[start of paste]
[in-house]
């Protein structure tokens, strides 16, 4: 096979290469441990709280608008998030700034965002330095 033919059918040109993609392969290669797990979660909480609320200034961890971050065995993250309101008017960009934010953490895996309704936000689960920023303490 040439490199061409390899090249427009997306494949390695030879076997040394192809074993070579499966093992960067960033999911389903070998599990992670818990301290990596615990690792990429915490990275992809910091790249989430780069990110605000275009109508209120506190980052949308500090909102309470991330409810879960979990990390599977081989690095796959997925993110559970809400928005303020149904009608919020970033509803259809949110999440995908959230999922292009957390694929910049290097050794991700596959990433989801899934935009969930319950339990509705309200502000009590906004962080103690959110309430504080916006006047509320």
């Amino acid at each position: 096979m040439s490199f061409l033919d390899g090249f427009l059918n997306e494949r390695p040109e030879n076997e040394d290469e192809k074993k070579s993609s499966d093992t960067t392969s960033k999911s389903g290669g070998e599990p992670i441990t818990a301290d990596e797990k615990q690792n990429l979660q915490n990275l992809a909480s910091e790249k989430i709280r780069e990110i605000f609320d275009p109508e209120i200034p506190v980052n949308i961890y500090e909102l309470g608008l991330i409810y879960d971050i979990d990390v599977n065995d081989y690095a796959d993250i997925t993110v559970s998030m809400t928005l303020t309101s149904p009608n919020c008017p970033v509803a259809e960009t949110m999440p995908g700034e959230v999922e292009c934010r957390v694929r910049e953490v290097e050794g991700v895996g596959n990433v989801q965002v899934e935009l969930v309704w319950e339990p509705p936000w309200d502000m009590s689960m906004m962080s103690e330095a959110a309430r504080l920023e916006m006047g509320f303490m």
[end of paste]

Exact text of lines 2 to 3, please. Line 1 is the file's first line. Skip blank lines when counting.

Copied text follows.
């Protein structure tokens, strides 16, 4: 096979290469441990709280608008998030700034965002330095 033919059918040109993609392969290669797990979660909480609320200034961890971050065995993250309101008017960009934010953490895996309704936000689960920023303490 040439490199061409390899090249427009997306494949390695030879076997040394192809074993070579499966093992960067960033999911389903070998599990992670818990301290990596615990690792990429915490990275992809910091790249989430780069990110605000275009109508209120506190980052949308500090909102309470991330409810879960979990990390599977081989690095796959997925993110559970809400928005303020149904009608919020970033509803259809949110999440995908959230999922292009957390694929910049290097050794991700596959990433989801899934935009969930319950339990509705309200502000009590906004962080103690959110309430504080916006006047509320």
């Amino acid at each position: 096979m040439s490199f061409l033919d390899g090249f427009l059918n997306e494949r390695p040109e030879n076997e040394d290469e192809k074993k070579s993609s499966d093992t960067t392969s960033k999911s389903g290669g070998e599990p992670i441990t818990a301290d990596e797990k615990q690792n990429l979660q915490n990275l992809a909480s910091e790249k989430i709280r780069e990110i605000f609320d275009p109508e209120i200034p506190v980052n949308i961890y500090e909102l309470g608008l991330i409810y879960d971050i979990d990390v599977n065995d081989y690095a796959d993250i997925t993110v559970s998030m809400t928005l303020t309101s149904p009608n919020c008017p970033v509803a259809e960009t949110m999440p995908g700034e959230v999922e292009c934010r957390v694929r910049e953490v290097e050794g991700v895996g596959n990433v989801q965002v899934e935009l969930v309704w319950e339990p509705p936000w309200d502000m009590s689960m906004m962080s103690e330095a959110a309430r504080l920023e916006m006047g509320f303490m």